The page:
Sophie Hackford

Sophie Hackford

Guest Speaker

Artificial Intelligence, Future Forecasting

Areas of Expertise

Future Forecasting  •  Artificial Intelligence  •  Autonomous Vehicles  •  Convergence  •  Customer Experience  •  Data Science  •  Deep Learning  •  Digital Networks  •  Disruption  •  Entrepreneurship  •  Ethics  •  Exponentials  •  Exponential Thinking  •  Facilitator  •  Future of Learning  •  Future of Work  •  GGC-Governance  •  GGC-Space  •  Human Potential  •  Internet of Things  •  Leadership  •  Longevity  •  Machine Learning  •  Metaphysics  •  Moderator  •  Networks & Computing Systems  •  Opener / Closer  •  Other  •  Policy  •   Law  •   Ethics  •  Quantum Computing  •  Robotics  •  SciFi  •  Sensors  •  Synthesis  •  Space-Industry  •  Virtual Reality  •  Augmented Reality

About Sophie

Sophie is a futurist whose research entails meeting weirdos and troublemakers in off-the-beaten-track labs, makerspaces, garages around the globe – Shenzhen, Seoul, Detroit, Mumbai. As part of her research, she consults for exec teams and boards of large companies on understanding the explosive new technologies defining the new economy. Sophie is also co-founder of a data and AI company, 1715 Labs, that is currently spinning out of the Astrophysics department at Oxford University. This follows a career building businesses for WIRED magazine, for Singularity University at the NASA Research Park in Silicon Valley, and prior to California, the interdisciplinary Oxford Martin School at Oxford University, where Sophie raised more than $120m of research investment.

Building/Defining the Future

Augmented intelligence

Drones, Satellites and Artificial Intelligence

Can we transcend our humanity?

Artificial Intelligence

Speaking Topics

  • Bits and atoms

    We have an internet economy and yet an analogue set of business processes to support it, from manufacturing to supply chains. How do morphing concepts of IP impact how we think about the ‘value’ of a product? With Tesla and others opening up their patents, what does an open source future look like? Will we email objects across a digital supply chain?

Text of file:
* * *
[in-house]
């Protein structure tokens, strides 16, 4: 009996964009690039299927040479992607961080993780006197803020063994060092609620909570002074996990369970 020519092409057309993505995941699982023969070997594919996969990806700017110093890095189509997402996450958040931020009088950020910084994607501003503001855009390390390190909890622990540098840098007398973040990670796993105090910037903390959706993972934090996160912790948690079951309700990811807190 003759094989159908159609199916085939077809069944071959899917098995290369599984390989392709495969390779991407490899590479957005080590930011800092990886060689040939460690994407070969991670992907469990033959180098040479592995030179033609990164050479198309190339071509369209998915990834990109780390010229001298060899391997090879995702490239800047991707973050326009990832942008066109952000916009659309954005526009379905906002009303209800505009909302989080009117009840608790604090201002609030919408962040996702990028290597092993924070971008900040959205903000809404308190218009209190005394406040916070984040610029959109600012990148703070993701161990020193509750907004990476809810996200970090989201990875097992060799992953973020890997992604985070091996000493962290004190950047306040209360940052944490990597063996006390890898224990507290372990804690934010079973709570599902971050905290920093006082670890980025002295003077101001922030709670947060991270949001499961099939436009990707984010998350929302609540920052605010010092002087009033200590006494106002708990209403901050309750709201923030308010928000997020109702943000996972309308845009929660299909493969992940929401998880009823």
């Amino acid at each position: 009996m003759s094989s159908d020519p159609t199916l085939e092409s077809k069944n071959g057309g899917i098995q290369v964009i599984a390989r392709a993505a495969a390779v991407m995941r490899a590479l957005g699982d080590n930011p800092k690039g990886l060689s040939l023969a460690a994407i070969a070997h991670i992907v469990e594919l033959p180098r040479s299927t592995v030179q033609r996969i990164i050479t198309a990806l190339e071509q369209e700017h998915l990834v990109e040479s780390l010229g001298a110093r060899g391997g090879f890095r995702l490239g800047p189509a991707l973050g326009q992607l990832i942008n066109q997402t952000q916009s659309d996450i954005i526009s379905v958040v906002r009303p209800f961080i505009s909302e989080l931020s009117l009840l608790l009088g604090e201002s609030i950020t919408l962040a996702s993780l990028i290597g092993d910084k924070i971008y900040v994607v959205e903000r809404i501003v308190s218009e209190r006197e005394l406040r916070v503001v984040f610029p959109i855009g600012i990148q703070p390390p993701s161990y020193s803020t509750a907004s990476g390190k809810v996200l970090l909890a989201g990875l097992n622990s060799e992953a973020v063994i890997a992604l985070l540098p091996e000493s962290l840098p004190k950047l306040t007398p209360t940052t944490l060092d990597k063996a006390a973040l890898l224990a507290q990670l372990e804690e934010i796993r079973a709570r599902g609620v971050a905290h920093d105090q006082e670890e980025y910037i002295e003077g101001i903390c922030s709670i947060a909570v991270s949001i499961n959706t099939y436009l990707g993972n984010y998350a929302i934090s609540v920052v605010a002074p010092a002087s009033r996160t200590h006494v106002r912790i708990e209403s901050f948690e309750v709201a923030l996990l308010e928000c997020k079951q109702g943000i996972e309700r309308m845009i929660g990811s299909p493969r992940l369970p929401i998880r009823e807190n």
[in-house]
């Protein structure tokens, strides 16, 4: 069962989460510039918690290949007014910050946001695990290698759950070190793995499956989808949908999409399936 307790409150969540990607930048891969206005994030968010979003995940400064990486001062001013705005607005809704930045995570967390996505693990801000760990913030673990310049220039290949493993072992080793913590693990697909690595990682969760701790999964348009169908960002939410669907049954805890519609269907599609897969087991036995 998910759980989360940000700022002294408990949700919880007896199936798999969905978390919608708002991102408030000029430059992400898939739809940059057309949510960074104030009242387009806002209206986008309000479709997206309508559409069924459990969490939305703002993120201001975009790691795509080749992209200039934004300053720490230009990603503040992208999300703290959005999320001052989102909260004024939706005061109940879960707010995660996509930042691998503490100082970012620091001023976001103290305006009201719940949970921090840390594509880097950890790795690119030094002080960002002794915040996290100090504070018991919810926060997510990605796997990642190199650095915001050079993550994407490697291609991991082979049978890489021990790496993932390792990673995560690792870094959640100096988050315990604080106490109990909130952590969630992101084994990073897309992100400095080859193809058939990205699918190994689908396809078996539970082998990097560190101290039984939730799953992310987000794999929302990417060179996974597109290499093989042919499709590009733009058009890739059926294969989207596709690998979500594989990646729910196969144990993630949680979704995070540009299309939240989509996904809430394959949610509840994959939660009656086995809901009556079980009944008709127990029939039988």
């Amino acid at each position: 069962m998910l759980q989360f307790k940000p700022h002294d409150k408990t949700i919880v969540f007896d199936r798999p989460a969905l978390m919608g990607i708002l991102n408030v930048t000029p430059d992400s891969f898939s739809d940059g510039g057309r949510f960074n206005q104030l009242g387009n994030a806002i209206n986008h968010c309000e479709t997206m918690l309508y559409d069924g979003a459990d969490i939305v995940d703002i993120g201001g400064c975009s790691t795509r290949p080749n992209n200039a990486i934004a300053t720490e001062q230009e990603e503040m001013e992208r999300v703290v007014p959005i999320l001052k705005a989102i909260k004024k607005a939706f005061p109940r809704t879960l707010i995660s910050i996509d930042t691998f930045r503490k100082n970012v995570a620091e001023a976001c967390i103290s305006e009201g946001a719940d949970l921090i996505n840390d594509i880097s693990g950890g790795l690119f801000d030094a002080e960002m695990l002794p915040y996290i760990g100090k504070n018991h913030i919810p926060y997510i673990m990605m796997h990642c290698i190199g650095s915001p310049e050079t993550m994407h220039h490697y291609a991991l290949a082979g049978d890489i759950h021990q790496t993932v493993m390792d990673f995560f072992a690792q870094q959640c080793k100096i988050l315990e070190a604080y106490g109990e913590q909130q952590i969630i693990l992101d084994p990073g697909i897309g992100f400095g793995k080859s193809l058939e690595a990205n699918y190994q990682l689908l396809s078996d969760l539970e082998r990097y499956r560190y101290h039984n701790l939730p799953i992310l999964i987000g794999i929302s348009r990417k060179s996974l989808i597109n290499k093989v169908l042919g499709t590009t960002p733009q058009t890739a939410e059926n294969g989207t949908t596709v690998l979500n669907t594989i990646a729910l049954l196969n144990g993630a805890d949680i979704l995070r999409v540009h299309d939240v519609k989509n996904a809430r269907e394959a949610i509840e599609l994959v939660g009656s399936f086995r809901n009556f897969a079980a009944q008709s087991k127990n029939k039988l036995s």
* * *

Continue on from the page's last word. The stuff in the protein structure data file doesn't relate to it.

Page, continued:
• Demography and robotics

    How technology and demography are converging, precipitating huge spending on robotics by economies like China, Japan, Korea who are facing massive demographic challenges. The rise of robots, drones, exoskeletons as tools to support an older population, as well as neuroenhancements or ‘technodoping’ to ensure our continued mental agility. Will we infact need robots to do jobs that we don’t have enough humans for?

  • Digital doubles

    Digital doubles – how an avatar/ambassador version of us will do things we don’t have time or expertise to do – book flights, interview for jobs, collaborate with colleagues (and strangers), try medical treatments etc. Also digital companies will function in the economy, selling services or skills to us, and to other digital companies. Enabling us to ‘speak’ to a company.

  • Infinity and beyond

    What can we learn for Earth, from the bold astropreneurs who are innovating off-planet. An industry that didn’t exist only a few years ago, what we can learn from technologies being developed for space, from asteroid mining to space payments to terraforming Mars?

  • Infinity machines

    Without a new compute paradigm shift, we will be unable to make the AI dream a reality. How we are entering a new compute era, giving us access to almost unlimited power. What would we do if we had machines 1 trillion times faster than today? New chips, new architectures, new quantum possibilities.

  • Innovations in East Asia

    From China to South Korea to Japan. How science and technology is blooming in Asia and the incredible dynamism of the region. How new spaces for innovation and creativity are taking shape outside Silicon Valley or corporate labs, whose creativity and scale are underestimated in the West.